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How to Recover Root Password in RHEL or CentOS

If you are a Linux administrator or user, you already know the significance of the root user. The root user is a special user, also known as administrator or superuser, who has the highest privileges in the Linux system with access to all files and commands. The root user is most likely used for admin tasks such as managing other user accounts, installation, upgradation, or patching software and services, changing the ownership of files. Since it is not recommended to use the root user for normal unprivileged user tasks, in a secure environment, root passwords are not shared with other users and are not often used for logging in. So, there are chances to forget the root password if it wasn’t used for a long time and misplace it. The reason for losing the root password could be anything. The ultimate solution is to recover the root password. This post is for you if you have this problem with your Red hat Enterprise Linux or CentOS servers. We have created this post to let you know how to recover the root password in RHEL or CentOS in 5 minutes.

How To Recover Root Password In RHEL/CentOS?

This post is not for those who knew the password of the user account which is a member of the ‘wheel’ group. If you have the login of a normal user who is a member of the ‘wheel’ group, you can reset the root password just by the ‘passwd’ command. On RHEL and CentOS, members of the group ‘wheel’ are granted sudo access.

It is always good to have at least one user account with sudo access. Use this command to add a user to the wheel group. But, bear in mind, it requires a sudo password. This may save you from an unnecessary reboot or log out.

$ sudo usermod -aG wheel username

How To Add User In RHEL/CentOS?

If you don’t have a user account and want to create a new user account. Use this below command. Note: replace ‘username’ with your account name.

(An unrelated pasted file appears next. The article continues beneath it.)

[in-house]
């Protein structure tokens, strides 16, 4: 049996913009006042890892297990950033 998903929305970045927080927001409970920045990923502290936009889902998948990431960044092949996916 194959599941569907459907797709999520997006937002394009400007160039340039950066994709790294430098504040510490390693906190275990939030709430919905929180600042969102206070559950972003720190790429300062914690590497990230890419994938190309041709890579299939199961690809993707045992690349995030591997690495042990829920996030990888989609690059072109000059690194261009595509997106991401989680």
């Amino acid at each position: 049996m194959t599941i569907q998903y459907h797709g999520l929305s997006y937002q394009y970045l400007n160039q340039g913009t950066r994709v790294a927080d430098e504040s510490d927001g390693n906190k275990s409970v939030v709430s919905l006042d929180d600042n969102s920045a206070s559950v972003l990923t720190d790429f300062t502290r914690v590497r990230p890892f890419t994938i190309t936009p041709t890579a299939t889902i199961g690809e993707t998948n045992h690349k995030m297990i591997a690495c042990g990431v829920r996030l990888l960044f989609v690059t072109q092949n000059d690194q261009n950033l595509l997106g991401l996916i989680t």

$ sudo adduser username

Well, you should need a password to login into Linux. You can’t have a user account without a password. The user account is incomplete without the password. Use this command to set the password for the user created in the previous step.

$ sudo passwd username

How To Delete A User In RHEL/CentOS?

Since we have shown how to create a user account and how to add the user account to the wheel group to enable sudo access for the user account. We thought it is better to let you know how to delete the user account either. Follow these commands to delete the user account with or without the user’s home directory.

Run this command to delete the user account without deleting the user’s home directory:

$ sudo userdel username

Run this command to delete the user account with the user’s home directory and mail spool:

$ sudo userdel -r username

What if you don’t have a user account with sudo permissions enabled and lost the root password. The only way is to recover the root password using single-user mode. The procedure is very simple, straight and it doesn’t take a long time to complete. But, it requires a reboot. Services running on the server may interrupt. If you are going to do this on a production server, then plan the reboot as per your schedule.